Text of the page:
SAAG aims to resolve cashflow woes for a turnaround in 2011


PETALING JAYA: The strain of cashflow problems has caused SAAG Consolidated (M) Bhd’s share price to go skidding over the last 12 months.

The stock is currently trading at 6.5 sen, a far cry from what it was some 4 years ago. It hit a 52-week low of 6 sen on Aug 26 this year.

In 2006, SAAG was first discovered as an up-and-coming gem among oil and gas services companies.

From its turnaround in 2003, the company had established a firm footing in the energy sector when it acquired an order book of over RM800mil after having acquired five companies.

Analysts began to perk up as the company’s earnings began to trickle in tangibly. The new business streams from its newly acquired companies boosted group revenue from RM44mil in financial year (FY) 2003 to RM270mil (FY06) and from a loss of RM5mil (FY03) to a net profit of RM12mil (FY06).

Its net earnings increased further to RM28.03mil in FY07 and RM30.55 in FY08. Things were going great.

But suddenly in 2009, things took a turn for the worse.

SAAG dipped into the red with losses of RM9.5mil. That was also the year its share price started skidding. From a high of 39 sen on May 13, 2009, the stock tumbled continously to hit 6.5 sen at present. It did not help that its directors and substantial shareholders were also exiting the stock.

Fast forward to 2010. The company has yet to recover, although it is back in the black on a six-month basis.

For its second quarter to June 30, 2010, revenue was down 26.55% to RM43.1mil. The company posted a loss of RM72,000 from a profit of RM256,000 previously. On a six month basis, the company was in the black with a net profit of RM2.19mil.

Based on its cashflow statement, the company is in negative territory with a deficit of RM21.28mil.

As of June 30, it has borrowings of RM514.7mil while its non-current borrowings stand at RM246.31mil.

As for bank borrowings denominated in foreign currency, it has some RM42.93mil in obligations. This would mean that the group has some total borrowings of RM803.94mil. This is twice its issued capital and reserves of RM389.02mil.

“Because of the economic crisis in 2009, our clients were affected. Hence, there was a collection problem. We had to discontinue some projects, where cashflow was not forthcoming. Our focus then was to conserve cash. We are now refocusing and looking at a turnaround in 2011,” said chief executive officer Anand Subramanian.

Both Anand and Loganathan Ramanujam, the group managing director, say they have not sold a single share in the market. Their stakes were simply diluted because related parties of the company were not allowed to take up the issuance of its exchangeable bonds of US$60mil.

Anand today owns 0.48% of SAAG while Loganathan owns 1.02%. Through their company Taipan Holdings Sdn Bhd, they both own an indirect stake of 2.45%.

Anand said the company was expected to turn around in 2011 led by the deployment of its workover rigs and the construction of more power plants in India through TPS Builders Ltd.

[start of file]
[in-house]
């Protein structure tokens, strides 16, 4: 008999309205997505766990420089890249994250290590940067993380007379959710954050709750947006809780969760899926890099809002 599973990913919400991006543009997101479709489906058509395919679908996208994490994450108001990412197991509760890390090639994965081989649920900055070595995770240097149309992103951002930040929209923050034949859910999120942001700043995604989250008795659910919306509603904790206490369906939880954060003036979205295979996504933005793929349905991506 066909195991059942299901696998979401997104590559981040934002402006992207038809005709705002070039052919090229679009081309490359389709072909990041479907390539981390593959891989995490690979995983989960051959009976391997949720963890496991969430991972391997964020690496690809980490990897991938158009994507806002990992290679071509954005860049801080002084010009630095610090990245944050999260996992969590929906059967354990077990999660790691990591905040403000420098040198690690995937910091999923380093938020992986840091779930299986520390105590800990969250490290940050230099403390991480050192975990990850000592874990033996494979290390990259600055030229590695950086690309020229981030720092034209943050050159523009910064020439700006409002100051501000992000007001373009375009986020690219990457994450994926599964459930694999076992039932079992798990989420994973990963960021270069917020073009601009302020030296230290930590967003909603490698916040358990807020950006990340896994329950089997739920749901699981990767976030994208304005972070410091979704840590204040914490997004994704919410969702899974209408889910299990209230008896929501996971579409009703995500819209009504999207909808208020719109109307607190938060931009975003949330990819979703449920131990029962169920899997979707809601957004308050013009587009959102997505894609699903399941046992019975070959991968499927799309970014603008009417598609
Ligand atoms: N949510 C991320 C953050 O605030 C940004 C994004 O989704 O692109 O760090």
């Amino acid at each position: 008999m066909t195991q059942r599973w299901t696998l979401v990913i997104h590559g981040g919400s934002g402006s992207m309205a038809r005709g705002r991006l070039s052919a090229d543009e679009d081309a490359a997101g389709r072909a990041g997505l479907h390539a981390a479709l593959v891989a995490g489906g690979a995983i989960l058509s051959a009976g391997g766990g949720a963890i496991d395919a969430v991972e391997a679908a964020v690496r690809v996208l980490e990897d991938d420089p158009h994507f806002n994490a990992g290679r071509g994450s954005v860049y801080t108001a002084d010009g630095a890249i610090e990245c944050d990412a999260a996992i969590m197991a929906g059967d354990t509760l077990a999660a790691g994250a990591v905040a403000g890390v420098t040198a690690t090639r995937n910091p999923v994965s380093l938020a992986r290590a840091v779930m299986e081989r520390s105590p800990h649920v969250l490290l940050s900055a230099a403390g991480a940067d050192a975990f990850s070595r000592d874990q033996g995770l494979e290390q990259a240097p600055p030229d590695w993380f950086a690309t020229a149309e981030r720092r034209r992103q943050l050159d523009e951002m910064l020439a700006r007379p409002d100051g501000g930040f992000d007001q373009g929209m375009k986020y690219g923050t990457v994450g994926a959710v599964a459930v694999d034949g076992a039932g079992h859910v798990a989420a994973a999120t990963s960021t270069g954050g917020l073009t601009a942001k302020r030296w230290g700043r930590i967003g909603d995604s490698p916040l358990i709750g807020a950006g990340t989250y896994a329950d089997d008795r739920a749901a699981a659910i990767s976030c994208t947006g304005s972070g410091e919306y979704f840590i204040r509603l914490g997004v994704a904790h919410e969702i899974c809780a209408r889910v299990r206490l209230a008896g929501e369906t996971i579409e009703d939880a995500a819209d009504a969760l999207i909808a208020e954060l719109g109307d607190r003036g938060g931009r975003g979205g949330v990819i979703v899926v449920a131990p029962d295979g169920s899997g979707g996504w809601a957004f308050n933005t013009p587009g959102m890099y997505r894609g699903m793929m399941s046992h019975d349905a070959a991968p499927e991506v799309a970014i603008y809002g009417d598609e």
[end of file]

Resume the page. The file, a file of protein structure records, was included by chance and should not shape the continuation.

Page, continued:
“We are targeting for our workover rigs, either Pacific or Saffron to be deployed by the fourth quarter of the year,” he said.

At present, SAAG has an order book of some RM800mil to last over the next 18 to 24 months.

Anand said the company’s cashflow position would improve by year-end, once it completed its rights issue exercise and its rigs were deployed. The margins from these rigs will be more than enough to alleviate its cashflow situation.

SAAG has proposed to raise gross proceeds of up to about RM416mil by undertaking a proposed rights issue, proposed exchangeable bonds and/or proposed irredemeable convertible preference shares (ICPS) issue.

The corporate exercise will enable the company to increase its shareholders’ funds and strengthen the capital base. It will also enable the company to repay borrowings and raise funds for its business expansion.

The proposals involve a renounceable two-call rights issue of up to 5.2 billion rights shares on the basis of five rights shares for every two SAAG shares. It comes with up to 1.04 billion warrants on the basis of one free warrant for every five rights shares subscribed.

Anand also highlighted that SAAG had successfully completed construction of its power plant in Cambodia two years ago. The power plants are today fully operational.

It is on this note that SAAG is confident of delivering its contract to provide engineering, procurement and construction (EPC) works for two power plants in Bangladesh valued at RM405.66mil.

This contract is currently ongoing. In 2009, it was selected as the EPC contractor by Garisan Etika for the design, supply, construction, installation, testing, commissioning and completion of a 36MW and a 68MW combined cycle power plants at the Adamjee Export Processing Zone.

Meanwhile, Anand said that its Indian subsidiary SAAG RR Infra Ltd were also looking to raise some RM50mil in the Indian market.

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